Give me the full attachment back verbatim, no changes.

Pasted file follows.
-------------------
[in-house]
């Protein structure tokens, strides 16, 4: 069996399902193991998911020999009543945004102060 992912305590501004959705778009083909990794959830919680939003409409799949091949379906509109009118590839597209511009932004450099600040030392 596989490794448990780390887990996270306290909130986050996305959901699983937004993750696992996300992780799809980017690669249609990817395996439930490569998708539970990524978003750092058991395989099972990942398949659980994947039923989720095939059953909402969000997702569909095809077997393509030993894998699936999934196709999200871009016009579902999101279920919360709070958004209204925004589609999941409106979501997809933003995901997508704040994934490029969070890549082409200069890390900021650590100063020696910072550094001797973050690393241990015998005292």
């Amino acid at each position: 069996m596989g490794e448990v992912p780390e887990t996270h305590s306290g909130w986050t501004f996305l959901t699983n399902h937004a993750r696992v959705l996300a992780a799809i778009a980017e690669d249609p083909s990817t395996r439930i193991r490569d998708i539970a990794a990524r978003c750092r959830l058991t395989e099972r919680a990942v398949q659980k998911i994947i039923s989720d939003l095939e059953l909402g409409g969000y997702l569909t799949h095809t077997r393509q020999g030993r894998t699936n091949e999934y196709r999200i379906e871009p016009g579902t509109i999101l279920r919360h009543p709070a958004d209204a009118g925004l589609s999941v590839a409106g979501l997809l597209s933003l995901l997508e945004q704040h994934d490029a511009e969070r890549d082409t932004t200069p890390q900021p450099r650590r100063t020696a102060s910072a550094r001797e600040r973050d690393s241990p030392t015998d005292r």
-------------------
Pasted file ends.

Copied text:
[in-house]
């Protein structure tokens, strides 16, 4: 069996399902193991998911020999009543945004102060 992912305590501004959705778009083909990794959830919680939003409409799949091949379906509109009118590839597209511009932004450099600040030392 596989490794448990780390887990996270306290909130986050996305959901699983937004993750696992996300992780799809980017690669249609990817395996439930490569998708539970990524978003750092058991395989099972990942398949659980994947039923989720095939059953909402969000997702569909095809077997393509030993894998699936999934196709999200871009016009579902999101279920919360709070958004209204925004589609999941409106979501997809933003995901997508704040994934490029969070890549082409200069890390900021650590100063020696910072550094001797973050690393241990015998005292």
């Amino acid at each position: 069996m596989g490794e448990v992912p780390e887990t996270h305590s306290g909130w986050t501004f996305l959901t699983n399902h937004a993750r696992v959705l996300a992780a799809i778009a980017e690669d249609p083909s990817t395996r439930i193991r490569d998708i539970a990794a990524r978003c750092r959830l058991t395989e099972r919680a990942v398949q659980k998911i994947i039923s989720d939003l095939e059953l909402g409409g969000y997702l569909t799949h095809t077997r393509q020999g030993r894998t699936n091949e999934y196709r999200i379906e871009p016009g579902t509109i999101l279920r919360h009543p709070a958004d209204a009118g925004l589609s999941v590839a409106g979501l997809l597209s933003l995901l997508e945004q704040h994934d490029a511009e969070r890549d082409t932004t200069p890390q900021p450099r650590r100063t020696a102060s910072a550094r001797e600040r973050d690393s241990p030392t015998d005292r």